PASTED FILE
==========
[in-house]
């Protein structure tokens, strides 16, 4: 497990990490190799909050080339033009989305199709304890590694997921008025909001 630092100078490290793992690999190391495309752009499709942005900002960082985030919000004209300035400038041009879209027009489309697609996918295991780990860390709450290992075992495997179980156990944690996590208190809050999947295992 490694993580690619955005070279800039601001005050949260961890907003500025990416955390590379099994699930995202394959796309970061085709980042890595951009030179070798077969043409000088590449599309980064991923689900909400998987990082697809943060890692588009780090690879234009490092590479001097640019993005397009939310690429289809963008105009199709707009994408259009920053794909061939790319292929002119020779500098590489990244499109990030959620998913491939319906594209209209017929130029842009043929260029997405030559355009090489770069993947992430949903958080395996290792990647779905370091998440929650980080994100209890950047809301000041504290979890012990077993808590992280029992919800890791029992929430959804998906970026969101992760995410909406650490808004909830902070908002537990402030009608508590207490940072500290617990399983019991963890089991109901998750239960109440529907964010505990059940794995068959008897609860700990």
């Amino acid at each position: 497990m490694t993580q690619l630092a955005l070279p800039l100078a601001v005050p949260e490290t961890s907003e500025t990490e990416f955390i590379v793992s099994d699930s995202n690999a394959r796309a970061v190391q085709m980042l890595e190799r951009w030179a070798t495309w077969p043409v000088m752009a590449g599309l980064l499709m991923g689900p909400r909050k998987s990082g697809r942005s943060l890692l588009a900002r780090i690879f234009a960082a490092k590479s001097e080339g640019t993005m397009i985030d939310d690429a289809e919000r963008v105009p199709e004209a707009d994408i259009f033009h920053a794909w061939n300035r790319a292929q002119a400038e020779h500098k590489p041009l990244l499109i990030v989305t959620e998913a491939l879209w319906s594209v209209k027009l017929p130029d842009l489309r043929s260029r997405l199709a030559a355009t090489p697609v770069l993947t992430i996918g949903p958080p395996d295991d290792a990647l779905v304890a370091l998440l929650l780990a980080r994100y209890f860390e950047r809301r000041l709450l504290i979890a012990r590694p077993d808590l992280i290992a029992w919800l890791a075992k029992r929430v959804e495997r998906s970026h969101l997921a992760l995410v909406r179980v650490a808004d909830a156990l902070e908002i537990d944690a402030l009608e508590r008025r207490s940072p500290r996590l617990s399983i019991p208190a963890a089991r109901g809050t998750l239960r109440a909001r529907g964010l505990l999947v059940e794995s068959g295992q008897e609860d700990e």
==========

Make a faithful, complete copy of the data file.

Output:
[in-house]
């Protein structure tokens, strides 16, 4: 497990990490190799909050080339033009989305199709304890590694997921008025909001 630092100078490290793992690999190391495309752009499709942005900002960082985030919000004209300035400038041009879209027009489309697609996918295991780990860390709450290992075992495997179980156990944690996590208190809050999947295992 490694993580690619955005070279800039601001005050949260961890907003500025990416955390590379099994699930995202394959796309970061085709980042890595951009030179070798077969043409000088590449599309980064991923689900909400998987990082697809943060890692588009780090690879234009490092590479001097640019993005397009939310690429289809963008105009199709707009994408259009920053794909061939790319292929002119020779500098590489990244499109990030959620998913491939319906594209209209017929130029842009043929260029997405030559355009090489770069993947992430949903958080395996290792990647779905370091998440929650980080994100209890950047809301000041504290979890012990077993808590992280029992919800890791029992929430959804998906970026969101992760995410909406650490808004909830902070908002537990402030009608508590207490940072500290617990399983019991963890089991109901998750239960109440529907964010505990059940794995068959008897609860700990």
């Amino acid at each position: 497990m490694t993580q690619l630092a955005l070279p800039l100078a601001v005050p949260e490290t961890s907003e500025t990490e990416f955390i590379v793992s099994d699930s995202n690999a394959r796309a970061v190391q085709m980042l890595e190799r951009w030179a070798t495309w077969p043409v000088m752009a590449g599309l980064l499709m991923g689900p909400r909050k998987s990082g697809r942005s943060l890692l588009a900002r780090i690879f234009a960082a490092k590479s001097e080339g640019t993005m397009i985030d939310d690429a289809e919000r963008v105009p199709e004209a707009d994408i259009f033009h920053a794909w061939n300035r790319a292929q002119a400038e020779h500098k590489p041009l990244l499109i990030v989305t959620e998913a491939l879209w319906s594209v209209k027009l017929p130029d842009l489309r043929s260029r997405l199709a030559a355009t090489p697609v770069l993947t992430i996918g949903p958080p395996d295991d290792a990647l779905v304890a370091l998440l929650l780990a980080r994100y209890f860390e950047r809301r000041l709450l504290i979890a012990r590694p077993d808590l992280i290992a029992w919800l890791a075992k029992r929430v959804e495997r998906s970026h969101l997921a992760l995410v909406r179980v650490a808004d909830a156990l902070e908002i537990d944690a402030l009608e508590r008025r207490s940072p500290r996590l617990s399983i019991p208190a963890a089991r109901g809050t998750l239960r109440a909001r529907g964010l505990l999947v059940e794995s068959g295992q008897e609860d700990e």